Describing the Wing Shape of three local populations of BrontispaLongissima Using Elliptic Fourier Analysis | Abstract
Scholars Research Library

Scholars Research Library

A-Z Journals


Annals of Biological Research


Describing the Wing Shape of three local populations of BrontispaLongissima Using Elliptic Fourier Analysis

Author(s): Bryan George Belleza and Cesar G. Demayo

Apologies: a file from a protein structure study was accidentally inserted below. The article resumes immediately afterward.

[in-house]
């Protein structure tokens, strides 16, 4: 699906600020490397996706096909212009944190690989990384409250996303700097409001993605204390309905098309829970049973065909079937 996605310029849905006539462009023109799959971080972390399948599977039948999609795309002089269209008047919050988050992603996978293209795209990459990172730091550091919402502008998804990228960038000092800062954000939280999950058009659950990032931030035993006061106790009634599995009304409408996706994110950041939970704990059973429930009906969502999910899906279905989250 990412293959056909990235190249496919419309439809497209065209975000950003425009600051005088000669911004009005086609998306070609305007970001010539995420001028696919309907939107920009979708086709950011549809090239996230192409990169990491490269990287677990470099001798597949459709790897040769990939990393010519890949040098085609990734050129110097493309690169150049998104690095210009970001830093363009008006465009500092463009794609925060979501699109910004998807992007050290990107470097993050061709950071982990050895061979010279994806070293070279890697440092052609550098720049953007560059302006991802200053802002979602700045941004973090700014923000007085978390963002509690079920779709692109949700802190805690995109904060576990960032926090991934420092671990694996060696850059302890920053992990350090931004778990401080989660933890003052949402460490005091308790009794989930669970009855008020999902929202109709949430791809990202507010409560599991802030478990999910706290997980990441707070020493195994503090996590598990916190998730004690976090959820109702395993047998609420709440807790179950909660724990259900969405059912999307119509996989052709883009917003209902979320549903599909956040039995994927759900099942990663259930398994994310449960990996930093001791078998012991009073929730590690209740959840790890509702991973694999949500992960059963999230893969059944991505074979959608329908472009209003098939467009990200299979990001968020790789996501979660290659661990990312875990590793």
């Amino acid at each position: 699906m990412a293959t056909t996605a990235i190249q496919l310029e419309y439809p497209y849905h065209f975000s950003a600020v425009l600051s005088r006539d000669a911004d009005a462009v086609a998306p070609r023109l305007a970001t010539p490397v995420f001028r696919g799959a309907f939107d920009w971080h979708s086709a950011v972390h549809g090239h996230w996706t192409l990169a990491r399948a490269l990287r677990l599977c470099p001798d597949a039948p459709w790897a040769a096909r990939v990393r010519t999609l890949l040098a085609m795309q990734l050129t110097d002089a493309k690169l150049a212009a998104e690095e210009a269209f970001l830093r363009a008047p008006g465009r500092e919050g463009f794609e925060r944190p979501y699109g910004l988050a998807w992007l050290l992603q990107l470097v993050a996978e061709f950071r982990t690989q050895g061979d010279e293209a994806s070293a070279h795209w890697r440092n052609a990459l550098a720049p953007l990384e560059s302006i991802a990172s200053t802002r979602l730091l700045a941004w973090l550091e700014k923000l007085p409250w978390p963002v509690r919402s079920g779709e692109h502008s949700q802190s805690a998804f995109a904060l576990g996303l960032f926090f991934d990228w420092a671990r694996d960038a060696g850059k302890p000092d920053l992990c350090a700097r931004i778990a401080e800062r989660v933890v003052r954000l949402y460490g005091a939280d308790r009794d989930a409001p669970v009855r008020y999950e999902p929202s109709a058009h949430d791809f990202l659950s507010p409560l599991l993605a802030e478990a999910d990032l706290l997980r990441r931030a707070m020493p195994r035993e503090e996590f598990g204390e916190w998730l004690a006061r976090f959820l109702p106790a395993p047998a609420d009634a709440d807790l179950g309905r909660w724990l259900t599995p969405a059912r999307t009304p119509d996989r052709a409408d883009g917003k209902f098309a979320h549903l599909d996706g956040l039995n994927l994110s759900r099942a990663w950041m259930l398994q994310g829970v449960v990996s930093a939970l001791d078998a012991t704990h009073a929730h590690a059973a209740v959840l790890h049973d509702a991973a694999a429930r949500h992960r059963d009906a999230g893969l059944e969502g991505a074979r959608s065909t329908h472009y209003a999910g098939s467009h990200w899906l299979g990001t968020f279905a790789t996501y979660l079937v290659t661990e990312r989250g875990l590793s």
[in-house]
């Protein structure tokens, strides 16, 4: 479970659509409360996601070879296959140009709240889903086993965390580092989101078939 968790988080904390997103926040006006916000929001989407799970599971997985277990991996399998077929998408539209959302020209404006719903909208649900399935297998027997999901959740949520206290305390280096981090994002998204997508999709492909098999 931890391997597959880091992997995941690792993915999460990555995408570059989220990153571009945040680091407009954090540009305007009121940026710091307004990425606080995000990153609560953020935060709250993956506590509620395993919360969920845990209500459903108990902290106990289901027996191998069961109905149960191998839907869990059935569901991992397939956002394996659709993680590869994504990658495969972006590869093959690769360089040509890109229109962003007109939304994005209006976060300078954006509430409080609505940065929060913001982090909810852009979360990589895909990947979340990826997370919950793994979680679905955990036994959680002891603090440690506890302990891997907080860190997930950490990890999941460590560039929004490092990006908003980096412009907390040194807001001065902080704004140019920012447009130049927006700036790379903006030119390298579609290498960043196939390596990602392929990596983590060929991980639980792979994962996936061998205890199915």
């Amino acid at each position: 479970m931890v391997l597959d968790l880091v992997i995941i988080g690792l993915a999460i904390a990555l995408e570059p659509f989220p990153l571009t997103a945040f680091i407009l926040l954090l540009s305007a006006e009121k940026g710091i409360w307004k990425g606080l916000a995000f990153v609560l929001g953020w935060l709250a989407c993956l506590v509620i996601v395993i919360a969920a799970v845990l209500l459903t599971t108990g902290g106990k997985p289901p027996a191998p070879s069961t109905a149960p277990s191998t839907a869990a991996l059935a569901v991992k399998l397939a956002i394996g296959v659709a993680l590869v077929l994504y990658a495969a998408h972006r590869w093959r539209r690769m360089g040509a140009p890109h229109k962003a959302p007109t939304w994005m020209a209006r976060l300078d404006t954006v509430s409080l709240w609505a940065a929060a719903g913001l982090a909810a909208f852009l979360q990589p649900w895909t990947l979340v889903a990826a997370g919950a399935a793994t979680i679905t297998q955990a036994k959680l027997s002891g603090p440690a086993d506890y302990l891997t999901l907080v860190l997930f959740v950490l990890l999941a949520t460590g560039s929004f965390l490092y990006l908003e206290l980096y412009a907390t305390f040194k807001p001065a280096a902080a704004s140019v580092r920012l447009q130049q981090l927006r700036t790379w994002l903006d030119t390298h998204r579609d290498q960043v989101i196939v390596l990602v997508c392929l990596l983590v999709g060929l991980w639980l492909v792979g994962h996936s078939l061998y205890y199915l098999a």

Species morphology has always been considered an important factor that affects the patterns of inter- and intraspecific competition in ecological communities. Difference in the phenotype of different populations of insects has been hypothesized to provide possible evidence of genetic differentiation or local adaptation towards their host plant thus is believed to be occurring in Brontispalongissima, a serious pest of coconut and other palms. This study was therefore conducted to determine variability in this pest by quantitatively describing the left and right wing shape variations between sexes and among geographical populations of the insect pest by applying the tools of elliptic Fourier analysis (EFA). Chain coding technique which relied on a contour representation to code shape informationwas used. The set of possible movement depends on the type of contour representation, a pixel based contour representation were used in this study. Normalized elliptic Fourier descriptors (EFD) obtained from the chain codes was calculated using elliptic Fourier transformation. Normalization of data obtained from chain codes used the first harmonic ellipse as a basis corresponding to the first Fourier approximation and utilized the 20 harmonics number to be calculated. Results showed significant variations on the shape among the three populations of B. longissima gathered from different locations. Based on the canonical variance analysis (CVA) and multivariate analysis of variance (MANOVA), the three populations were shown to differ in the costal, apex and posterior margins of the wing.While it was observed that the left and right wing shape differ the different geographical populations, variations were also detected to occur between sexes. Results of the study showed the use of Elliptic Fourier Analysis proved to be useful in quantitatively describing even subtle shape variations that may aide in understanding the nature of B. longissima. The significant variation in the shape of the inner wings between sexes within and between geographical populations in terms of the curvature in the costal, apex and posterior margin of the wings may be attributed to genetic differentiation, habitat preference, wind dispersal and host-plant relationship